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Tap Away Your Child’s Anxiety

Does your child or children suffer with symptoms of Anxiety?

As a sufferer of anxiety as a young child myself and raising two teenage girls who have also experienced symptoms of Anxiety, I know the pressure this puts on you as a parent and your family as a whole.  Childhood anxiety has two sides to the coin, one side is your stress as a parent in dealing with your child’s anxiety symptoms and behaviour and the other side is supporting your child to cope with the anxious symptoms and feelings.

Recently, I have come to realise that not all parents are able to recognise the signs of anxiety because that has not been their experience growing up or in their adult lived experience.  Luckily for me and my girls because of my exposure to anxiety, I can recognise it in a second and felt called to educate parents on what to look for in their child and of course tips on how to cope with it as well.

Anxiety can come in many forms and the important thing here is to understand the distinction between a child just acting out and one who is suffering from anxiety and their behaviour is completely out of their hands and not something they are doing on purpose.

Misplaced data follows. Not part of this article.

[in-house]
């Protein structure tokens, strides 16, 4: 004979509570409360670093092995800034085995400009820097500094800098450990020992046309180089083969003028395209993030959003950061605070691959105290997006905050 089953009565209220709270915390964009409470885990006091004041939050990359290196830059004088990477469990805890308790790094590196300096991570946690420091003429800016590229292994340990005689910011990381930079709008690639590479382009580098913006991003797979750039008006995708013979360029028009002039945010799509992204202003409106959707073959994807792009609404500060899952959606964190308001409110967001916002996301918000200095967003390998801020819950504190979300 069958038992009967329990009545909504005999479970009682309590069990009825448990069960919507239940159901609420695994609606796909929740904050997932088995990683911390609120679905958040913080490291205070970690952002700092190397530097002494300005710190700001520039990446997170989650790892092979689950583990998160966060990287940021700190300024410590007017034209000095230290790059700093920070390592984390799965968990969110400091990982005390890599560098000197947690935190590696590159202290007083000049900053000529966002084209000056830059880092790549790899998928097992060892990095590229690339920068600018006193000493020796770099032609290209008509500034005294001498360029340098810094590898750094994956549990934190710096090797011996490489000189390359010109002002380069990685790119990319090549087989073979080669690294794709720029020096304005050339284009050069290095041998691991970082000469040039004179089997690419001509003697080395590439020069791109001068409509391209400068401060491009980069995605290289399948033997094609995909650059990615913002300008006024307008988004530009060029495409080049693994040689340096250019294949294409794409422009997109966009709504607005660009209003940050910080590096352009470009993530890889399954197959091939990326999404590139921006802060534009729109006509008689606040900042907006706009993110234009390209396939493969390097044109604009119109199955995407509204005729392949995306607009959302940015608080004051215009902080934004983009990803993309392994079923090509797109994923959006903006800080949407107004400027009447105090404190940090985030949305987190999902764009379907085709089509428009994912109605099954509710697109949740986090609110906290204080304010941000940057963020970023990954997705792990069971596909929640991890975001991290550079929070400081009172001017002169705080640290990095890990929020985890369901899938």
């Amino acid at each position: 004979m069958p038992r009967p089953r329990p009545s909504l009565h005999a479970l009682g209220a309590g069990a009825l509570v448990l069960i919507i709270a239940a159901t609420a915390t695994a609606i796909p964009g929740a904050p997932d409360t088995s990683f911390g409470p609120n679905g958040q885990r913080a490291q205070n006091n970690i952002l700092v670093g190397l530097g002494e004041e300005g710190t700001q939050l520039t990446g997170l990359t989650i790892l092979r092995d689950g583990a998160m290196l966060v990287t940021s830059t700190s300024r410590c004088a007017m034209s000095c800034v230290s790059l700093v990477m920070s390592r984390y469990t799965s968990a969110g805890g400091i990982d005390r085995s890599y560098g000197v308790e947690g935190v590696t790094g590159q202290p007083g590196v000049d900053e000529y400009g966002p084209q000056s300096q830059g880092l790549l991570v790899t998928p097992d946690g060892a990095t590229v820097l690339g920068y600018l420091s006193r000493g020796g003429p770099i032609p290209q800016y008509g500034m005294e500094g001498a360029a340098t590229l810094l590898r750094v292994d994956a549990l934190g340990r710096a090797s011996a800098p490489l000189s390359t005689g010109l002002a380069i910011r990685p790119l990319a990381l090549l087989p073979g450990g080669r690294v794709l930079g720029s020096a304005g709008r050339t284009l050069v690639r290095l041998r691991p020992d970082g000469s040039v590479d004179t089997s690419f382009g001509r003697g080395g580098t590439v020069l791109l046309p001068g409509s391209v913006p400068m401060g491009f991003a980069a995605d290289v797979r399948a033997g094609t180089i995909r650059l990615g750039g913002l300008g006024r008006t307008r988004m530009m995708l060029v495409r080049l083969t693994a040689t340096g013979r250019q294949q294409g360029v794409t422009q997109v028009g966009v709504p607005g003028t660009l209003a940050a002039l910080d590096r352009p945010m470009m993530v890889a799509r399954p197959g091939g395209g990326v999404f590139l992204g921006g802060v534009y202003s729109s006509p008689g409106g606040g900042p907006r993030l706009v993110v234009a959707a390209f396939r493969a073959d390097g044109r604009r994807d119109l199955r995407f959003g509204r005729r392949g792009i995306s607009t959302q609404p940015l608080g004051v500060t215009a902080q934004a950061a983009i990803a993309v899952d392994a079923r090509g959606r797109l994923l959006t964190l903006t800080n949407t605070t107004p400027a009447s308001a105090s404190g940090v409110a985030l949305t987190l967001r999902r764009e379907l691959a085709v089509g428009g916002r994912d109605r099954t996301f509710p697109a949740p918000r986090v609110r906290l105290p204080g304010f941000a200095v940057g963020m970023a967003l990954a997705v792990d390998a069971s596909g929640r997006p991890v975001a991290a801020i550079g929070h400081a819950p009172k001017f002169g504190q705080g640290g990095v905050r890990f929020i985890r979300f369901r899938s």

What can anxiety look like?

Perfectionism – a child needing everything to be perfect and in order
Fear of trying new things – this could be a new activity or simply a new food
Worrying about events in the future
Not wanting you as their parent to leave them
Needing to know what is going to happen and when it is going to happen – who is picking me up from school today?
Fear of Failure – For example: Tests and exams at school
Overthinking is a big sign of anxiety – if you notice your child just can’t stop thinking and worrying and analysing – their big questions will be what if this happens? what if that happens?
Sleeping problems

Now not all anxiety is bad, it is completely natural for your child to feel anxious when they are starting something new, meeting new people etc.  When anxiety becomes a problem is when it starts to affect both your child’s life and is causing you stress as their parent.

Anxiety happens when a part of your child’s brain called the ‘Amygdala’ senses a threat of some kind and sends a signal that your child is in some kind of danger and they need to protect themselves.  This is where the flight, fight or freeze response comes in, they show up in the following ways:

Flight – running away and hiding in the room or not wanting to attend something
Fight – may show up like tantrums or unusual outbursts
Freeze – they may just stop and not be able to move or tell you what is wrong

So, how can you help your child if you have recognised they are suffering from anxiety symptoms?  Following I am going to teach a quick technique so you can both help your child and reduce your stress all at the same time.

  1. Tapping – EFT or Tapping is a stress reduction technique and works to quiet that part of the brain that is sending the signal of danger.  It is a very quick and effective technique that is self-applied using acupressure points on your upper body.

 

 

If you would like to learn more about this wonderful quick and effective technique, I am running a Stress Management Workshop for Parents and one of the modules is on Childhood Anxiety.  Click here to book your spot.